A judge in the U.K.'s High Court has refused a request to take the terminally-ill Alfie Evans to a hospital in Italy, where he could continue receiving life-support treatment.
The Alder Hey Children's Hospital in Liverpool had withdrawn Evans' life support on Monday after a ruling from the High Court.
The 23-month-old boy's parents, Tom Evans and Kate James, had filed appeals with the U.K. Supreme Court and the European Court of Human Rights, but both courts refused to hear their plea.
Alfie Evans had been granted Italian citizenship earlier this week in the hopes that the parents would be allowed to transfer him to a hospital there to receive treatment.
However, High Court Justice Anthony Hayden rejected the request and contended that the ruling "represents the final chapter in the life of this extraordinary little boy." The family's lawyer has noted that an appeal is underway to challenge the High Court's rejection.
The judge noted that while the parents will not be able to take their son abroad, they can take him home.
The boy suffers from an unidentified degenerative neurological condition and has been confined at Alder Hey in a "semi-vegetative state" since December 2016. Doctors at the hospital had requested the removal of his life support, arguing that further treatment is futile.
Paul Diamond, who represents the family in court, contended that the child is doing "significantly better" than previously believed. Tom Evans noted on Tuesday that the boy had survived six hours without life support before the doctors resumed providing oxygen and hydration, the Los Angeles Times reported.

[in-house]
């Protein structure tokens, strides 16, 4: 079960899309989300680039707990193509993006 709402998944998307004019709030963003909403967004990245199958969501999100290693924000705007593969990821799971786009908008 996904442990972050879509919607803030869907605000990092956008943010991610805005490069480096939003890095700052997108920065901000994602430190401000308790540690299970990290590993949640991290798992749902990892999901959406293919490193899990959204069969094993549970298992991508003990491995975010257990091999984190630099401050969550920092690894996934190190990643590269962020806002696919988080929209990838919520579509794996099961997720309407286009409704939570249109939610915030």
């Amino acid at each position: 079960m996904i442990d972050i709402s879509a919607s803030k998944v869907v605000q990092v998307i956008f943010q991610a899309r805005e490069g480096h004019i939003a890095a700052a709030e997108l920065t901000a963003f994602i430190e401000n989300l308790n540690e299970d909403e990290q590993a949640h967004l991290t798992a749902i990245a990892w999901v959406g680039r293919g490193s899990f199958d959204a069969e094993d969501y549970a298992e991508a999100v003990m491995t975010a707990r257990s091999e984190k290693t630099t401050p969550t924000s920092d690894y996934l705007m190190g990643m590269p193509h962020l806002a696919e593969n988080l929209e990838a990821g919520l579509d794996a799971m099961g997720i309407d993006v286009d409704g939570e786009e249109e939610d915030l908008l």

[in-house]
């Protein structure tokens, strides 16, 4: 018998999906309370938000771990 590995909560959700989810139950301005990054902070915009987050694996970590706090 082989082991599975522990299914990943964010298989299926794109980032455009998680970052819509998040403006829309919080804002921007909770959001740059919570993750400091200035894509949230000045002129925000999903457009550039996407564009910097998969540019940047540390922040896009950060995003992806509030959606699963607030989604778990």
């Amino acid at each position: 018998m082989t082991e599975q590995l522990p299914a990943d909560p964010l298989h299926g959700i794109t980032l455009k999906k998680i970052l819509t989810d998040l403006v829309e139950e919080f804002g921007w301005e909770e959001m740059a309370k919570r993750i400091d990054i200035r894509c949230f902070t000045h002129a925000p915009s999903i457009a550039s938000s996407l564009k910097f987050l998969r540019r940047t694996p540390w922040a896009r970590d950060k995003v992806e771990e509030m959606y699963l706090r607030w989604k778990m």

The doctors stated that it is not clear how long the child would survive without life support, but they maintained that his condition does not have a chance of improving.
The judge had dismissed the claims that the boy's condition was improving. "The sad truth is that it is not," the judge said, as reported by the BBC.
"With little, indeed no hesitation, I reject that. The brain cannot regenerate itself and there is virtually nothing of his brain left," he continued.
The parents are hoping to transfer their son to the Vatican's Bambino Gesu Pediatric Hospital, which has offered to treat the child.
Last week, Tom Evans visited Pope Francis in Rome to urge him to grant "asylum" to his son. "If your holiness helps our child you will be potentially saving the future for our children in the UK, especially the disabled," Tom Evans said, according to Catholic Herald.
The pope vowed at the time that the Vatican's Secretariat of State will take action to ensure that a "decisive diplomatic channel is opened up for Alfie" so that "the dignity of his life is respected."